Settling into a nice rhythm and with the first marathon out of the way in around 3:38 the first change of direction beckoned and I found myself running alongside Samantha Amend, Sam is a great runner who holds numerous records and has represented GB on more than one occasion and whilst we have competed at events together before we had never had a proper chat. I can certainly say that for next 3-4 hours we made up for that, covering a multitude of topics we passed the time with banter, laughs and good conversation. At one point even our crews commented that we seemed to be having too much fun but it certainly helped us forget we were running round and round in circles. At one point we even treated ourselves to a synchronised loo break… although I was slower out of the traps and I shouted to Sam not to wait… I’d catch up with her later, or so I thought.

During the afternoon my brother (David) arrived with my two nephews (Luke and Daniel) to add to my support and whilst these types of races are not the most exciting to spectate they seemed to enjoy themselves, with my oldest nephew Luke deciding to stay until the bitter end with my Dad. They gave positive encouragement each time passed, including David and Daniel attempting a two person Mexican wave which took them a few laps to perfect. Luckily there was no rush.

8 – 12 hours seems to be a dark patch for me in these races, you have already run a long way (in a normal persons terms) and yet you are not even half way through the event. It is almost like Limbo… You’ve run for less time that you have left to go. This is hard to get your head round. I had gone through 50 miles in 7:08 and unbeknownst to me I was actually in third place, I knew that I was moving well and my pace was respectable but now the legs were getting heavy and a little tired. I passed Jen on the track and she asked if it was normal as her legs were hurting a bit too, I reckon everyone was starting to feel the strain on the body in some way shape or form and there had already been one or two dropouts.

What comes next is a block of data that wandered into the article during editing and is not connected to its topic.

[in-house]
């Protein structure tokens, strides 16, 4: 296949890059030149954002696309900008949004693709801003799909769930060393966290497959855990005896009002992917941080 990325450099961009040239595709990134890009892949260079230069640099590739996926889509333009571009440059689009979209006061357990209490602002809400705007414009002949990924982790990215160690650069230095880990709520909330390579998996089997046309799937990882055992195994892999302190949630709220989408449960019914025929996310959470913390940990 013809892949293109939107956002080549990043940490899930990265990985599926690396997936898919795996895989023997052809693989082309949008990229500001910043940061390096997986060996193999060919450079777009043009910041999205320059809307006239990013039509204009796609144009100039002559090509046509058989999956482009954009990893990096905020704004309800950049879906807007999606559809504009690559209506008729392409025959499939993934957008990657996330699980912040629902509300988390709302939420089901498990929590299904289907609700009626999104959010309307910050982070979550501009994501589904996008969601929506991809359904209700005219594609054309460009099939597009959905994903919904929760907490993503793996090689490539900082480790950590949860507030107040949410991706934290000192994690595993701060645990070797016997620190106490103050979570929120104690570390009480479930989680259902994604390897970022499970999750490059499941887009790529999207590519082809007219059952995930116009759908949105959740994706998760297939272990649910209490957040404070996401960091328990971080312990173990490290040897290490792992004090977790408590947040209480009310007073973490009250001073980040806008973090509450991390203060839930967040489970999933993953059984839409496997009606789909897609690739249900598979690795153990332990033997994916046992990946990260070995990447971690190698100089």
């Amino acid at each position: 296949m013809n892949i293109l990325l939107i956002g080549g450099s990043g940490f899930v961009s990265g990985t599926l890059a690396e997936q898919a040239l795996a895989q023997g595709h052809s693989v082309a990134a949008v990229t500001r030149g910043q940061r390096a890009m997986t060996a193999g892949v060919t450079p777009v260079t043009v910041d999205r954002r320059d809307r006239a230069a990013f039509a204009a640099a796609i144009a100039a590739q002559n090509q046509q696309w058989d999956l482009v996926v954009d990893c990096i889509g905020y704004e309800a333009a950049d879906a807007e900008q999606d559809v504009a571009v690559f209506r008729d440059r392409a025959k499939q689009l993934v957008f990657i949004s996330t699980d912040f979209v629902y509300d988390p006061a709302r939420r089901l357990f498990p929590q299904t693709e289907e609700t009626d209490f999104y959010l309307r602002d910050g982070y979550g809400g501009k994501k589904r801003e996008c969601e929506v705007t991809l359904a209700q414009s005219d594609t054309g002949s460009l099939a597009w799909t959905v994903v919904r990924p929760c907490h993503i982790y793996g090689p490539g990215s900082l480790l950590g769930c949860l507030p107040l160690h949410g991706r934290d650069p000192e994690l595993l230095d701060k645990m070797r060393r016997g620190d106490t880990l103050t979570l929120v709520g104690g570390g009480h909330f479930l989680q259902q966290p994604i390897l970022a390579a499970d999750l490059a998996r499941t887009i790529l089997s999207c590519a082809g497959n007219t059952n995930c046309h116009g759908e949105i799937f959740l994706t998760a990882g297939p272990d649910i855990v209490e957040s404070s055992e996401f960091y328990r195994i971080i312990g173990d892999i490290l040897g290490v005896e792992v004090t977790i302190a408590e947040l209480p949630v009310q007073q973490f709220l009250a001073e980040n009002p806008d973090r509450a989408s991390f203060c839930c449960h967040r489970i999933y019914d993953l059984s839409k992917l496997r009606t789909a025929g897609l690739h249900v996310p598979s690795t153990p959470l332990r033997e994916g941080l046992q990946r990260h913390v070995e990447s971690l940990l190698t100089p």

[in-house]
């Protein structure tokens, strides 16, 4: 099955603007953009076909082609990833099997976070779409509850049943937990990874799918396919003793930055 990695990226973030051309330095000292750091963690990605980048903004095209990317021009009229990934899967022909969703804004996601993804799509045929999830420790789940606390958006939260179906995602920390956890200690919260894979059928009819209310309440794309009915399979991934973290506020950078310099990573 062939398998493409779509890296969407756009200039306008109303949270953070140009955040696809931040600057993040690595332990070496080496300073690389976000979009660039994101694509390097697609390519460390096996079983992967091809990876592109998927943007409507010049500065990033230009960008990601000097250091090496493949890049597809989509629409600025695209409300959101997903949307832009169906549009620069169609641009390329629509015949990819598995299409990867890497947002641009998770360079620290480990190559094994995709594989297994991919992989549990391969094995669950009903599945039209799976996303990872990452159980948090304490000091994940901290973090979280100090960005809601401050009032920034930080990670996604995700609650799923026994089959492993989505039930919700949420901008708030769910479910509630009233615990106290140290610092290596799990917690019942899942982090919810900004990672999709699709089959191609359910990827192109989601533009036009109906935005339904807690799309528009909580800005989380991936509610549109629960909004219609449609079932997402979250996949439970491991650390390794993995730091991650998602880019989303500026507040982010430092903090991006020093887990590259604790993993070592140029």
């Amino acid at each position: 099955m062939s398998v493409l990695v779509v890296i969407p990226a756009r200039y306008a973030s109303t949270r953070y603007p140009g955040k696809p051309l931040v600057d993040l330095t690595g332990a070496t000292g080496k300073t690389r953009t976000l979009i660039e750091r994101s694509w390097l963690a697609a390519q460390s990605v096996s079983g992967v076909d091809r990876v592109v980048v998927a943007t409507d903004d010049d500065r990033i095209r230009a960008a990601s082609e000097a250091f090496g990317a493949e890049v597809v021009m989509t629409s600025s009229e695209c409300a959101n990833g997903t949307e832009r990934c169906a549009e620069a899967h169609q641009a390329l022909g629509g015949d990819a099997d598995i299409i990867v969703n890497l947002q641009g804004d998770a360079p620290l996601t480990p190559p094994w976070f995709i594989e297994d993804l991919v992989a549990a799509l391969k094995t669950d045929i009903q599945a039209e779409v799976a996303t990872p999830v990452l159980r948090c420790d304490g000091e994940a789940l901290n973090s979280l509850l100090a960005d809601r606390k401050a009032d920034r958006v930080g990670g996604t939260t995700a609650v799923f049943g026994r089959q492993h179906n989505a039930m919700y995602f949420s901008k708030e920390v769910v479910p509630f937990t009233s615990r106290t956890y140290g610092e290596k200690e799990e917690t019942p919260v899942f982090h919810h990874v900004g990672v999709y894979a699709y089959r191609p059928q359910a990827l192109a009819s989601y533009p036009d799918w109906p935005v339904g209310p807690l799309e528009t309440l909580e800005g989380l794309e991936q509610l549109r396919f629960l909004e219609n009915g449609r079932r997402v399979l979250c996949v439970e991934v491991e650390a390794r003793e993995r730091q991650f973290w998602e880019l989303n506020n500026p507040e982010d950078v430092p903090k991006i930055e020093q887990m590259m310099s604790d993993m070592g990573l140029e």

At about 9 hours Chris offered me my music, but I declined. I wanted to try and get as far into the event as I could before switching on the banging tunes to help me get round. I went through 100km in 9:09 but much like at this distance in Spartathlon I was starting to have a bad patch. I put off having the music on for another 35 minutes before finally giving in to the need to be assisted by classics such as Ed Sheeran, Chesney Hawkes, and Hanson. Just before putting the music on Chris had given me some Coke (we had been waiting until it was dark to switch to the caffeinated super juice!) and I had also consumed half of a rock bun that had been freshly made by my brother. Suffice to say the concoction of those three elements acted like rocket fuel and I was soon flying round the track belting out the tunes to anyone who would listen.

I apologize now to all the runners I sang at, and for anyone who I ignored as I blazed past them, but I was in a zone. The magical healing properties of music had made me forget about my legs and it was all about getting some strong laps in. I rode this wave for hours and felt invincible. I think several people wondered what on earth I was doing, but sometimes you just have to go with it. A group of friends and I have a funny saying from our first ultra together ‘Take what it gives you’.. and oh boy I was taking it. This strategy is usually destined to be followed by a spectacular crash but we will cover that later. For now I was keen to make the most of it and having never used music before in a race it was a bit of a revelation, even though it did make me run faster rather than easier.